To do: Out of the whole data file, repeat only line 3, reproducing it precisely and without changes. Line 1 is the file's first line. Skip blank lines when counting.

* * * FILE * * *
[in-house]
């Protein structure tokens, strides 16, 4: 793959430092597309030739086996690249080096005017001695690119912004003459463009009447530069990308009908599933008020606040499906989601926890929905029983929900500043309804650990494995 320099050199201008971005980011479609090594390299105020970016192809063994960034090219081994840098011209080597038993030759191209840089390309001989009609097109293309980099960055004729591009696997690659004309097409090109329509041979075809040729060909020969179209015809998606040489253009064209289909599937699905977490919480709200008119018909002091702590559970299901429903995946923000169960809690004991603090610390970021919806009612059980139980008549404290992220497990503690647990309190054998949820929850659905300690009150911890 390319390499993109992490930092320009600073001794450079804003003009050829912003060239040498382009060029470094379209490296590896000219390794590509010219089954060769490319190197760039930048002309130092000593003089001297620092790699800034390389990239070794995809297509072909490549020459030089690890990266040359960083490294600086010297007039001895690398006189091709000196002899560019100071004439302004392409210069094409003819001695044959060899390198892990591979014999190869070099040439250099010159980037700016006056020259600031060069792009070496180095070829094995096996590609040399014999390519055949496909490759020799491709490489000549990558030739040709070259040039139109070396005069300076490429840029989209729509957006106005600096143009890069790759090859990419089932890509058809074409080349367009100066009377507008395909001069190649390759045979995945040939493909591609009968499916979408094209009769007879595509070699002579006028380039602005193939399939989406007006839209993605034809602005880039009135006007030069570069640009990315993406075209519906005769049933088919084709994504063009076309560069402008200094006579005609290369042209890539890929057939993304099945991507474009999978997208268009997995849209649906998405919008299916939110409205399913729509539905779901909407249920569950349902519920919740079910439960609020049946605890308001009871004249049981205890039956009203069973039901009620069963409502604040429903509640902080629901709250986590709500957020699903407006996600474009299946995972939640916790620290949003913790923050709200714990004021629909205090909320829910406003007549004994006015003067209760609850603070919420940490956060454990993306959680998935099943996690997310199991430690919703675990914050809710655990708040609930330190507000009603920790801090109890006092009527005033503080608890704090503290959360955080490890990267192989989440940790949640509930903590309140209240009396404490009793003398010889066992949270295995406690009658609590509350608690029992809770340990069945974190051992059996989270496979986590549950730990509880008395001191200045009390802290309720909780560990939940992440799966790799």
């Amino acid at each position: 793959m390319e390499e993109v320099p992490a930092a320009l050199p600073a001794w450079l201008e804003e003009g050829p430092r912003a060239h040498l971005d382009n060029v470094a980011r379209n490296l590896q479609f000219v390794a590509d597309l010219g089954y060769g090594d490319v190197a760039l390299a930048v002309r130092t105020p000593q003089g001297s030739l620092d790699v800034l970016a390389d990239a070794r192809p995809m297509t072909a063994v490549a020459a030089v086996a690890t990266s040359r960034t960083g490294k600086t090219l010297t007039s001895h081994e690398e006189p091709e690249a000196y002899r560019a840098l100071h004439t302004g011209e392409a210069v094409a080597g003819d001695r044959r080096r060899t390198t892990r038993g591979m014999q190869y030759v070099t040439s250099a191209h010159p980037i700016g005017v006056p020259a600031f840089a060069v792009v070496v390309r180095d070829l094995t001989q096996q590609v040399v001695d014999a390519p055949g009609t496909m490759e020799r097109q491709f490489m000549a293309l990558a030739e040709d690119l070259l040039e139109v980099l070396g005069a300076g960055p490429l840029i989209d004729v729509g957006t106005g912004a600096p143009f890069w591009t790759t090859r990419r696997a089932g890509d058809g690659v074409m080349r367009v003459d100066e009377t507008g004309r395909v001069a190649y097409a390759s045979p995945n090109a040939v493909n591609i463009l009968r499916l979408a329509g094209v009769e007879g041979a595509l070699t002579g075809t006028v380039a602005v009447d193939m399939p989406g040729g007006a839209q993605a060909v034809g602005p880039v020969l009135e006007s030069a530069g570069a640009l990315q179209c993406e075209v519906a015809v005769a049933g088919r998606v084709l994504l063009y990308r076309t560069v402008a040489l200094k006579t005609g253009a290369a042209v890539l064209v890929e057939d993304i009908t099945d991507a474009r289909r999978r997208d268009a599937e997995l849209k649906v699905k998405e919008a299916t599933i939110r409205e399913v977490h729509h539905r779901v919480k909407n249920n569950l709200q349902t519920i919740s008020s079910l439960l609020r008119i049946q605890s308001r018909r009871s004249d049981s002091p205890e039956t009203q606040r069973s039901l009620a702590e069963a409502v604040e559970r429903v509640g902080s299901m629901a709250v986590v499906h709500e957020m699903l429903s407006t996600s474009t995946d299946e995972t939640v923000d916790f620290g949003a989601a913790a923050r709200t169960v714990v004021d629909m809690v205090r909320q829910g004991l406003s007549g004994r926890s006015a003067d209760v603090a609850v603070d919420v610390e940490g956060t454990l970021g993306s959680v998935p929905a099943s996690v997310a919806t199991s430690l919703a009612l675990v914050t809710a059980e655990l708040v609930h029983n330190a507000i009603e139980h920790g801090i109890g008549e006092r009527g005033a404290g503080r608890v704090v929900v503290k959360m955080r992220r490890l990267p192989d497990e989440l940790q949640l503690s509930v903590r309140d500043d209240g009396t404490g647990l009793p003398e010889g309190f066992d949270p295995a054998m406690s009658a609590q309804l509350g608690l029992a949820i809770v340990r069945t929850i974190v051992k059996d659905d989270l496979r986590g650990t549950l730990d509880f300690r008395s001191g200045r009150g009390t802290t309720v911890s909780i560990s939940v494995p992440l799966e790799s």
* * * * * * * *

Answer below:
């Amino acid at each position: 793959m390319e390499e993109v320099p992490a930092a320009l050199p600073a001794w450079l201008e804003e003009g050829p430092r912003a060239h040498l971005d382009n060029v470094a980011r379209n490296l590896q479609f000219v390794a590509d597309l010219g089954y060769g090594d490319v190197a760039l390299a930048v002309r130092t105020p000593q003089g001297s030739l620092d790699v800034l970016a390389d990239a070794r192809p995809m297509t072909a063994v490549a020459a030089v086996a690890t990266s040359r960034t960083g490294k600086t090219l010297t007039s001895h081994e690398e006189p091709e690249a000196y002899r560019a840098l100071h004439t302004g011209e392409a210069v094409a080597g003819d001695r044959r080096r060899t390198t892990r038993g591979m014999q190869y030759v070099t040439s250099a191209h010159p980037i700016g005017v006056p020259a600031f840089a060069v792009v070496v390309r180095d070829l094995t001989q096996q590609v040399v001695d014999a390519p055949g009609t496909m490759e020799r097109q491709f490489m000549a293309l990558a030739e040709d690119l070259l040039e139109v980099l070396g005069a300076g960055p490429l840029i989209d004729v729509g957006t106005g912004a600096p143009f890069w591009t790759t090859r990419r696997a089932g890509d058809g690659v074409m080349r367009v003459d100066e009377t507008g004309r395909v001069a190649y097409a390759s045979p995945n090109a040939v493909n591609i463009l009968r499916l979408a329509g094209v009769e007879g041979a595509l070699t002579g075809t006028v380039a602005v009447d193939m399939p989406g040729g007006a839209q993605a060909v034809g602005p880039v020969l009135e006007s030069a530069g570069a640009l990315q179209c993406e075209v519906a015809v005769a049933g088919r998606v084709l994504l063009y990308r076309t560069v402008a040489l200094k006579t005609g253009a290369a042209v890539l064209v890929e057939d993304i009908t099945d991507a474009r289909r999978r997208d268009a599937e997995l849209k649906v699905k998405e919008a299916t599933i939110r409205e399913v977490h729509h539905r779901v919480k909407n249920n569950l709200q349902t519920i919740s008020s079910l439960l609020r008119i049946q605890s308001r018909r009871s004249d049981s002091p205890e039956t009203q606040r069973s039901l009620a702590e069963a409502v604040e559970r429903v509640g902080s299901m629901a709250v986590v499906h709500e957020m699903l429903s407006t996600s474009t995946d299946e995972t939640v923000d916790f620290g949003a989601a913790a923050r709200t169960v714990v004021d629909m809690v205090r909320q829910g004991l406003s007549g004994r926890s006015a003067d209760v603090a609850v603070d919420v610390e940490g956060t454990l970021g993306s959680v998935p929905a099943s996690v997310a919806t199991s430690l919703a009612l675990v914050t809710a059980e655990l708040v609930h029983n330190a507000i009603e139980h920790g801090i109890g008549e006092r009527g005033a404290g503080r608890v704090v929900v503290k959360m955080r992220r490890l990267p192989d497990e989440l940790q949640l503690s509930v903590r309140d500043d209240g009396t404490g647990l009793p003398e010889g309190f066992d949270p295995a054998m406690s009658a609590q309804l509350g608690l029992a949820i809770v340990r069945t929850i974190v051992k059996d659905d989270l496979r986590g650990t549950l730990d509880f300690r008395s001191g200045r009150g009390t802290t309720v911890s909780i560990s939940v494995p992440l799966e790799s």